Ted Kennedy's Final Days

The New York Times recounts Senator Ted Kennedy's final days and how he coped with his illness. It's both sad and inspirational.

President Obama has issued an executive order that flags be flown at half-mast until Sunday.

What's next? Sen. Kennedy will lie in repose Thursday and Friday at the JFK presidential library. His funeral will be Saturday at Our Lady of Perpetual Help in Boston. President Obama will deliver a eulogy. He will then be buried at Arlington next to his brothers.

And after that? Democrats are hoping his legacy will spur support for the health care reform bill. Will the Dems rename the Health Care after him? If they do, I hope it's one that includes the principles he fought for. And that means a strong public option. Here's the letter he and Chris Dodd wrote to Health, Education, Labor and Pensions Committee. [More..]

Like the President and a strong majority of Americans, we believe that a strong public option is an important component of any health reform bill that keeps costs down, expands coverage, and offers American families a wide variety of affordable options. Backed by the government for the public good, not private profit, our public option – called the Community Health Insurance Option – will be a strong, effective national plan that provides Americans with a real alternative to traditional, for-profit insurance.

Here’s how it works:

  • Our public option will be a national plan, available in each state and territory and administered by the U.S. Department of Health and Human Services, which will negotiate rates and premiums.
  • Like private insurance plans, it will be available through the Health Insurance Gateway. Enrollees will be entitled to the same tax credits as those enrolled in the private plans available through the Gateway.
  • And, of course, participation in the public option will be just that – an option for American consumers who will be able to decide what plan is best for their families.

For the 47 million Americans currently living without health insurance, a public option will represent an opportunity to access quality, affordable care. For those who have insurance but still struggle to get the care they and their families need, the healthy competition provided by our proposal will offer a wider variety of options while keeping costs down.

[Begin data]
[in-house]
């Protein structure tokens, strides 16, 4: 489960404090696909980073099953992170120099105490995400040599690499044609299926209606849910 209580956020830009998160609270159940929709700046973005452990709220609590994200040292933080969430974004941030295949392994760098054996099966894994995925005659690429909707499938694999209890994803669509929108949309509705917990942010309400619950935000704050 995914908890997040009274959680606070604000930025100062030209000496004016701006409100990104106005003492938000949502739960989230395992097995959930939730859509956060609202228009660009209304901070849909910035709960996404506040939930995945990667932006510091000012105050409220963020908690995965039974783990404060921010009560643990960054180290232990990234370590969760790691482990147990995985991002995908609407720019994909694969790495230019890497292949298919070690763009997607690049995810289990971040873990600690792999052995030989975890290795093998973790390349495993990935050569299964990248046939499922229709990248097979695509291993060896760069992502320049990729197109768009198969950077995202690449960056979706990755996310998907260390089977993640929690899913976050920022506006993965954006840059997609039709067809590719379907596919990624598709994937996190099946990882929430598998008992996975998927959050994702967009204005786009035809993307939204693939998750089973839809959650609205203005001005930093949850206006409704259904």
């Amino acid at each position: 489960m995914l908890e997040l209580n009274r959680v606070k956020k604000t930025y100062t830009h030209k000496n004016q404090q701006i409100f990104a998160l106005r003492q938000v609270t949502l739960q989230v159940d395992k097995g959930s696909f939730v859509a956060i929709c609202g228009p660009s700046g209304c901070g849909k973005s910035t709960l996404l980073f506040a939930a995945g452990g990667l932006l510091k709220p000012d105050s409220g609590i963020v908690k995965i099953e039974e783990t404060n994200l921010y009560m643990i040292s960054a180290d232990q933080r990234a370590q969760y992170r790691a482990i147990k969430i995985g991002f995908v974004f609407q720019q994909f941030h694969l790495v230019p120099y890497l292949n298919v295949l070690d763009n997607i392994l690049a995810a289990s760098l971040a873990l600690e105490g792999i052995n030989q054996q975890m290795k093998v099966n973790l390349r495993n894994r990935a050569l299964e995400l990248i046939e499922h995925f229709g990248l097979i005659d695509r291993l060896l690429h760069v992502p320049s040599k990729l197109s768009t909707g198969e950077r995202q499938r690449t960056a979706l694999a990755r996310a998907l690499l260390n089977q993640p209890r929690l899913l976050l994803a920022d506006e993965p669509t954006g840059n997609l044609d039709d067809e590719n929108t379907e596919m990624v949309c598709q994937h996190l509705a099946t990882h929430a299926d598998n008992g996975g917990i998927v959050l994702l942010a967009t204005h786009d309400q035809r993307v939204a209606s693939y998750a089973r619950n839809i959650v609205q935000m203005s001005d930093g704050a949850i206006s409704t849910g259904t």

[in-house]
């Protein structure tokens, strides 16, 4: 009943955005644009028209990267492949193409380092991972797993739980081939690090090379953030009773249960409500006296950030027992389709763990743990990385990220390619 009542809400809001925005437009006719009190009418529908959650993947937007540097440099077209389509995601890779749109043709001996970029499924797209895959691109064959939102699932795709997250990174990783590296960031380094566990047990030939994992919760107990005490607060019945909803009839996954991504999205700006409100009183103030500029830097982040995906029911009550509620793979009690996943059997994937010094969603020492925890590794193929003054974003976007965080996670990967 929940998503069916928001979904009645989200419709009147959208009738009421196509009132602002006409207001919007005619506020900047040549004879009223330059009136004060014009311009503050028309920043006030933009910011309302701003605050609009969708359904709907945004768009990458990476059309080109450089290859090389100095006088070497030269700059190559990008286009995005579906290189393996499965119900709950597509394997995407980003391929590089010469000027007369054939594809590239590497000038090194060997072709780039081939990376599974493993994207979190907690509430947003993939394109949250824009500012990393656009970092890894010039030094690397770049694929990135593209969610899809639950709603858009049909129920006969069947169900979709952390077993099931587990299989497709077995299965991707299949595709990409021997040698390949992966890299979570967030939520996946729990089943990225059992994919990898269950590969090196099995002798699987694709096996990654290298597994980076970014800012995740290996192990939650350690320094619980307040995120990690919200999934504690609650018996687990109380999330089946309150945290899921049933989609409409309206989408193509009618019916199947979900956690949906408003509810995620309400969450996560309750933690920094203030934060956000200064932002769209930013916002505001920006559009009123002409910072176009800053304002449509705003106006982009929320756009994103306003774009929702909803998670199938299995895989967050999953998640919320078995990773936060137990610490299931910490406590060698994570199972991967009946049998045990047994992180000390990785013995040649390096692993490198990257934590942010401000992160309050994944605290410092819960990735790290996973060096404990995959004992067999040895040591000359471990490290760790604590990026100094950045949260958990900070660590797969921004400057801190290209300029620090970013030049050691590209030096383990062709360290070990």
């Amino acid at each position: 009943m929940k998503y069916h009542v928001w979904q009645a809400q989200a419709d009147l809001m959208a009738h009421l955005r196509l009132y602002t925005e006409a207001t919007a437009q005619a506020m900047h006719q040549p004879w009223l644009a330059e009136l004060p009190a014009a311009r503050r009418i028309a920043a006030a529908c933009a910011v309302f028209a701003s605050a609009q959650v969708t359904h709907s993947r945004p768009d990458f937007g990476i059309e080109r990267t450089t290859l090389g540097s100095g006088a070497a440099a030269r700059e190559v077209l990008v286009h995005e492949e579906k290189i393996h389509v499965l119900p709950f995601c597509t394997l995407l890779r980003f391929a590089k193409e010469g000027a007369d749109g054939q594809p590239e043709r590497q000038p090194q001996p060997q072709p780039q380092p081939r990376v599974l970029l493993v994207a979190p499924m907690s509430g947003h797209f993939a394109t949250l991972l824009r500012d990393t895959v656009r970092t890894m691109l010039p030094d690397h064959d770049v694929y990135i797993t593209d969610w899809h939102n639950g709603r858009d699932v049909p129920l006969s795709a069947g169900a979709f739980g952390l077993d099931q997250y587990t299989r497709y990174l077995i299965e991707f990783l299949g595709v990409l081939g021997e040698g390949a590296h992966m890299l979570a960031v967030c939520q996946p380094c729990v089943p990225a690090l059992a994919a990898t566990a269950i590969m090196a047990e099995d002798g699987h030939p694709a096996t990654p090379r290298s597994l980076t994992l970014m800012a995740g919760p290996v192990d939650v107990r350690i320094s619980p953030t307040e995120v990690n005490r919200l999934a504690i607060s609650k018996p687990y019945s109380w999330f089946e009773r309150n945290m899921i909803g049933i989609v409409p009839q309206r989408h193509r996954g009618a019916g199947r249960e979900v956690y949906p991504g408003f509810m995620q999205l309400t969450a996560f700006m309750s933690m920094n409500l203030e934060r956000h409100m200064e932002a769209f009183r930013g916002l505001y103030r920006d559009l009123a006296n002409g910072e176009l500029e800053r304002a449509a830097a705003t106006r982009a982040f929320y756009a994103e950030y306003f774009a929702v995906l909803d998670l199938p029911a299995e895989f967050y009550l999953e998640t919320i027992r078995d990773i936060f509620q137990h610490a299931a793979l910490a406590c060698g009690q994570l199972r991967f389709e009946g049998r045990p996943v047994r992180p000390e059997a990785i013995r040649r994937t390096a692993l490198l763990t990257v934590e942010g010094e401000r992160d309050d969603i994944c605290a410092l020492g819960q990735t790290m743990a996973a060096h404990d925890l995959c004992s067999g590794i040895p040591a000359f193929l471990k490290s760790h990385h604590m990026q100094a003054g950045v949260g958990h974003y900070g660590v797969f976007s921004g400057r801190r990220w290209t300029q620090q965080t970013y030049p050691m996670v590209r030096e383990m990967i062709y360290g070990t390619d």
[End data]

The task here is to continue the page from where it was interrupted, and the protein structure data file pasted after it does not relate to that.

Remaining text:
And for the many Americans who have good coverage, nothing will change. They will still be able to keep their doctor, their hospital, and their insurance plan. What our proposal offers these families is stability – no longer will Americans with good health care have to worry about losing everything if they lose or change their job, or if someone in their family becomes sick or injured.

...a strong public option isn’t just what Americans want – it’s what America needs.

Ted Kennedy's goal was universal health care. We're not going to get that, but if we rename the bill after him, it should come as close as possible to his aspirations, and that means the public option must be included.

< Panel Recommends Reducing Marijuana Fines to $1.00 | Thursday Morning Open Thread >
  • The Online Magazine with Liberal coverage of crime-related political and injustice news

  • Contribute To TalkLeft

  • Display: Sort:
    Yes, let's pass a bill (5.00 / 3) (#1)
    by andgarden on Wed Aug 26, 2009 at 11:57:55 PM EST
     exactly along the lines Ted's letter suggests.

    His name belongs on the health care bill (5.00 / 1) (#2)
    by Radiowalla on Thu Aug 27, 2009 at 12:12:47 AM EST
    because he has been the most stalwart champion of reform in the whole Congress.

    I can remember him intoning about reform waaaaaaay back when no one else had taken up the issue and I've always admired him for that.

    Not quite (5.00 / 1) (#7)
    by mmc9431 on Thu Aug 27, 2009 at 05:22:57 AM EST
    Only if the bill contains a strong public option.

    This letter clearly lays down the gaunnlet that any HCR bill has to include this. I think there could be an uproar within the ranks if Democrat's try to push anything less than with with TK's name on the bill.


    Yeh, I'm arguing with incrementalists (5.00 / 1) (#11)
    by Cream City on Thu Aug 27, 2009 at 08:44:26 AM EST
    in my circle now.  They're led by an economist, and one who worked like mad to get McCaskill elected, because that seems to be the best you can do in a Missouri.  And so he's buying into the "get the foot in the door" stuff and more concessions to Repubs, saying that's what Kennedy wanted and he have then worked for public option for later.  

    No, I said: Kennedy made it clear that public option was necessary -- and that there had been almost 100 concessions to Repubs and their ilk, the d*mn Blue Dogs, even months ago.

    Try the foot in the door with them, and you will get it stomped on and be sent to the ER with broken toes and will walk out will bills that will break you financially, too, and only raise your health insurance rates -- if you have health insurance.  If not, then they will have you denied health insurance based on your pre-existing condition of stomped-on toes.


    Blue Dogs working for you? (5.00 / 1) (#13)
    by MO Blue on Thu Aug 27, 2009 at 08:53:32 AM EST
    The coalition also sent the Democratic House leadership a letter stressing they would favor a public option only if industry reforms and greater competition don't lead to lower costs.

    Now why wouldn't the Blue Dogs want their constituents to pay less for health care?